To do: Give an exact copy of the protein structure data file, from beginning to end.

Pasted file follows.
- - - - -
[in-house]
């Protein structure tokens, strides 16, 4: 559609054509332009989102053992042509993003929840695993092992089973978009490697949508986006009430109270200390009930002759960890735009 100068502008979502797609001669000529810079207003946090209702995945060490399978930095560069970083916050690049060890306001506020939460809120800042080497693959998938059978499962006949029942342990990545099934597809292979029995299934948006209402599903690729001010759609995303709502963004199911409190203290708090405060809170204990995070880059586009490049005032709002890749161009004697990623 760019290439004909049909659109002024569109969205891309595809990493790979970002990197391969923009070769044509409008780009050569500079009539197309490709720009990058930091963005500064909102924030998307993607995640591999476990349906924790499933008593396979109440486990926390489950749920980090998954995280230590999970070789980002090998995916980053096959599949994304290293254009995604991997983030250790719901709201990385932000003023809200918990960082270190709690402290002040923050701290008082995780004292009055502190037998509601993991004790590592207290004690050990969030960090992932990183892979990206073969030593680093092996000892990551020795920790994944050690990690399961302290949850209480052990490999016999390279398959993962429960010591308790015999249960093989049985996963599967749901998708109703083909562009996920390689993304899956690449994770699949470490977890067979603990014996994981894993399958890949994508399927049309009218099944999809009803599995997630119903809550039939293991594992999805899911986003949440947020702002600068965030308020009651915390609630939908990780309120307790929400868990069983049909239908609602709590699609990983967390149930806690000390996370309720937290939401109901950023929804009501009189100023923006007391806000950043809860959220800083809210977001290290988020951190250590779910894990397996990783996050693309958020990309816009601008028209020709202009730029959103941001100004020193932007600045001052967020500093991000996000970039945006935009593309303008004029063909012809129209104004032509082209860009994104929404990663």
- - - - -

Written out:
[in-house]
């Protein structure tokens, strides 16, 4: 559609054509332009989102053992042509993003929840695993092992089973978009490697949508986006009430109270200390009930002759960890735009 100068502008979502797609001669000529810079207003946090209702995945060490399978930095560069970083916050690049060890306001506020939460809120800042080497693959998938059978499962006949029942342990990545099934597809292979029995299934948006209402599903690729001010759609995303709502963004199911409190203290708090405060809170204990995070880059586009490049005032709002890749161009004697990623 760019290439004909049909659109002024569109969205891309595809990493790979970002990197391969923009070769044509409008780009050569500079009539197309490709720009990058930091963005500064909102924030998307993607995640591999476990349906924790499933008593396979109440486990926390489950749920980090998954995280230590999970070789980002090998995916980053096959599949994304290293254009995604991997983030250790719901709201990385932000003023809200918990960082270190709690402290002040923050701290008082995780004292009055502190037998509601993991004790590592207290004690050990969030960090992932990183892979990206073969030593680093092996000892990551020795920790994944050690990690399961302290949850209480052990490999016999390279398959993962429960010591308790015999249960093989049985996963599967749901998708109703083909562009996920390689993304899956690449994770699949470490977890067979603990014996994981894993399958890949994508399927049309009218099944999809009803599995997630119903809550039939293991594992999805899911986003949440947020702002600068965030308020009651915390609630939908990780309120307790929400868990069983049909239908609602709590699609990983967390149930806690000390996370309720937290939401109901950023929804009501009189100023923006007391806000950043809860959220800083809210977001290290988020951190250590779910894990397996990783996050693309958020990309816009601008028209020709202009730029959103941001100004020193932007600045001052967020500093991000996000970039945006935009593309303008004029063909012809129209104004032509082209860009994104929404990663």